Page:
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Why the fuss over retroactive pay?

July 24, 2014 pm31 1:37 pm

Teachers and paras are suing the UFT for retroactive pay? The principals’ union is calling the mayor “outrageous” for refusing to pay retro to principals? What gives?

The contract as written does not include retroactive payments. Instead, there are lump sums equivalent to what a member would have earned from 2009-11, payable only to retirees and in-service members. The principals are right to be pissed, but they do not have standing to complain. The members who left service have a right to be super-pissed – they were intentionally left out of this agreement.

But they are wrong on two counts – 1. despite the UFT frequently using the word “retroactive” in the campaign to get this contract passed, there is nothing in the contract that says “retroactive” and 2. suing the union is something that should make all of us uncomfortable.

Maximizing “the package”

So what happened? In short, the UFT leadership wanted members to vote yes. They wanted to claim “full retroactivity.” They wanted to show as big a raise as they could. So they worked with the DoE to maximize the payments members would get, by excluding some people from the payments. And they never really said they were doing this. They emphasized “full retro” and scrunched the raise per cents together to make them seem as large as possible. In fact, when one high-ranking UFTer read the negotiating committee the size of each year’s raise, when he came to the 0 year, he just skipped it, leaving people confused as to how many years the contract ran for.

Creating Winners – and losers

Who was left out? The biggest group – anyone who quit before today. That includes people who left on disability (one such para is a party to the lawsuit), people who were discontinued, including unfairly by incompetent or abusive principals, people who left vested, planning to retire a few years down the road….. The NY Daily News thinks there are 9000 people in these groups. I suspect the number is a bit higher. Now, that means no pay for a group of people who don’t vote, and more for everyone else. No, not fair. But I see the cynical logic.

And, apparently, anyone who moved to a non-UFT title. We just heard about teachers who moved to principals. There may be other such groups.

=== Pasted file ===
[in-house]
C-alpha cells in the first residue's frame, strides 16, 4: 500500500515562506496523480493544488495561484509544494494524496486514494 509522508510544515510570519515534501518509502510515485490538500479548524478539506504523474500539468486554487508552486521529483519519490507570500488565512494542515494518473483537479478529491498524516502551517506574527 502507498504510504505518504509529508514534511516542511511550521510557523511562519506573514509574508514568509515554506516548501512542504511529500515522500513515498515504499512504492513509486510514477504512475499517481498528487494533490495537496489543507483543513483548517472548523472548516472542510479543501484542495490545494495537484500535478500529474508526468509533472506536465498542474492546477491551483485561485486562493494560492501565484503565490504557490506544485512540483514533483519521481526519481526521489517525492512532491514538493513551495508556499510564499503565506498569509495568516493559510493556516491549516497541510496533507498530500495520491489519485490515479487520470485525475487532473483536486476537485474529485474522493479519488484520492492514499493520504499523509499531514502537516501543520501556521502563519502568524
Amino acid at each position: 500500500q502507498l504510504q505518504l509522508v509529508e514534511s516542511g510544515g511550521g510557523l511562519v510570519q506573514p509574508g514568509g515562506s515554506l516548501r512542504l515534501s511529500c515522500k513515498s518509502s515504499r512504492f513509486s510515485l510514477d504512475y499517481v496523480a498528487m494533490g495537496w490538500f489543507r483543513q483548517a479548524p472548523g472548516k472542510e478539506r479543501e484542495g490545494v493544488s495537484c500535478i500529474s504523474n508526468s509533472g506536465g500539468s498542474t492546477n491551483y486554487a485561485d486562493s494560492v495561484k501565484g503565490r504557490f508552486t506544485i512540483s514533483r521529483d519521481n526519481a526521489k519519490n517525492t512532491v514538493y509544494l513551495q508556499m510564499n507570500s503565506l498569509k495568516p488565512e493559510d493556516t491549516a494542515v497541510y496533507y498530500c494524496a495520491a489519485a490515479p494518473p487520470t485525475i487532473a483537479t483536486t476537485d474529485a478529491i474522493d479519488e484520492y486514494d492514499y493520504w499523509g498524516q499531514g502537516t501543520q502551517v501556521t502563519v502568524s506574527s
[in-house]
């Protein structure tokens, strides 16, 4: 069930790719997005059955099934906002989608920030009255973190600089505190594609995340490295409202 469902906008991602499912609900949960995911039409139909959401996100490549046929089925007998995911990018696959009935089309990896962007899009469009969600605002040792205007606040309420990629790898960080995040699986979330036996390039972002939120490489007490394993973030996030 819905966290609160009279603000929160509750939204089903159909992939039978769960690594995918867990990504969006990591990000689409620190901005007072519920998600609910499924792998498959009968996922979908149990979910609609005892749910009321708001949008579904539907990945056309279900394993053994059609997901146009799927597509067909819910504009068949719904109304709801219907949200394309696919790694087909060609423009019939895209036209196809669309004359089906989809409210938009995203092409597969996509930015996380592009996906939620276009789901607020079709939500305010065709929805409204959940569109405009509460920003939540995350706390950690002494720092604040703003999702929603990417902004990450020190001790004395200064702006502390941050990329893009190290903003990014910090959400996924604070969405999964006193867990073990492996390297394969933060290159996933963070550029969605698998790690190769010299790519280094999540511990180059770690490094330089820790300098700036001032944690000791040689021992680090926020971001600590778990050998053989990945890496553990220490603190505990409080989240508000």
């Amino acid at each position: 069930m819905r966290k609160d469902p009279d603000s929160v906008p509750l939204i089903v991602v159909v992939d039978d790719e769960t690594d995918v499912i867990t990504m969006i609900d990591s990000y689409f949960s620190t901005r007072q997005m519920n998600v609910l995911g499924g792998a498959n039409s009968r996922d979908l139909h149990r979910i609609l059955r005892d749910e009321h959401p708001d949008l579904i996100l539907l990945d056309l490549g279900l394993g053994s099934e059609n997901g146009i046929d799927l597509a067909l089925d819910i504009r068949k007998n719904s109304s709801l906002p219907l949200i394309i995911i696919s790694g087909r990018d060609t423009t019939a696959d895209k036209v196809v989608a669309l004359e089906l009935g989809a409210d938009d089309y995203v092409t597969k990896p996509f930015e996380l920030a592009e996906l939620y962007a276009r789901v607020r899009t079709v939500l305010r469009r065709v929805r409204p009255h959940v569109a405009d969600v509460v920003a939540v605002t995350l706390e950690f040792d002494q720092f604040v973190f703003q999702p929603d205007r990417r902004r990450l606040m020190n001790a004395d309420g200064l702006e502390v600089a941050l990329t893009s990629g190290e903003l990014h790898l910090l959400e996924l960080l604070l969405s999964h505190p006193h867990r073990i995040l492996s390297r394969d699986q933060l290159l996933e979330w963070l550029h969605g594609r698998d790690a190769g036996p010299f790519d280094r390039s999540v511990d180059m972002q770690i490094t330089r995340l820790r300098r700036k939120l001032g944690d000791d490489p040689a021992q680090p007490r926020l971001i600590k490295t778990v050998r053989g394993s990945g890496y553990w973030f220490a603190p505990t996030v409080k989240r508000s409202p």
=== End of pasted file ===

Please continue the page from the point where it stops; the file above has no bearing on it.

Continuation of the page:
In addition, everyone here today will start getting their payments on schedule (1/8 Oct 1 ’15, 1/8 Oct 1 ’17, 1/4 Oct 1 ’18, 1/4 Oct 1 ’19, 1/4 Oct 1 ’20). However, anyone who should quit, resign, get discontinued – or perhaps even die – they will not get future payments. And it seems that any teacher taking a principal job in the next 6 years will suffer a pretty sharp financial hit as a consequence. Figure the DoE and UFT had actuaries and accountants actually calculate how much money would get freed up in that way.

Retroactive in Print, and Not

The New York City Department of Education – United Federation of Teachers contracts that were just ratified, cover 2009 – 2018.  Other City unions had previously settled for 2009- 2011, getting 4% and 4%. There was an expectation that UFT members would get those same raises, retroactively. That’s almost, but not quite, what happened.

The UFT Leadership boasted that they had gotten us “full retro pay.” Everyone who heard Mulgrew speak would have sworn that he said we were all getting full retroactive money. But in print, they were lawyerly. What follows are from e-mails to the membership, signed by Michael Mulgrew.

May 1:  Over the life of this nine-year pact, which runs through October 2018, UFT members will receive an 18 percent raise, full retroactivity as well as a $1,000 signing bonus upon ratification.

May 4: We were able to negotiate the wage increases in this package — including the two 4 percent increases that the previous administration had insisted that the city could never afford — through stretching out how the retroactive raises are being paid. Be assured that all members will receive every penny that they have earned since Nov. 1, 2009 as long as they are in-service, have retired since that date or are planning to retire in the future.

May 5: The phase-in of the retroactive raises has no bearing on the final amount of retro payments you’ll receive. All in-service and retired members will receive 100 percent of the money they are entitled to, compounded back to Nov. 1, 2009, by 2020.

May 9: The vast majority of questions we are receiving are about the salary increases and the retro package. If this contract is ratified, all in-service and retired members will receive 100 percent of the money they are entitled to, back to Nov. 1, 2009, by 2020.

Notice how “full retroactivity” on May 1 got a caveat added on May 4: “as long as they are in-service, have retired since that date or are planning to retire in the future”. By May 9 the raises have become a “package.”

On May 1 there was no qualification of who was getting the back pay. On May 4 it was limited to in-service, retired, and those planning to retire.

And then the Memorandum of Agreement came out, and the word “retroactive” did not appear at all. Read it for yourself (3. Wages, sections B and E)



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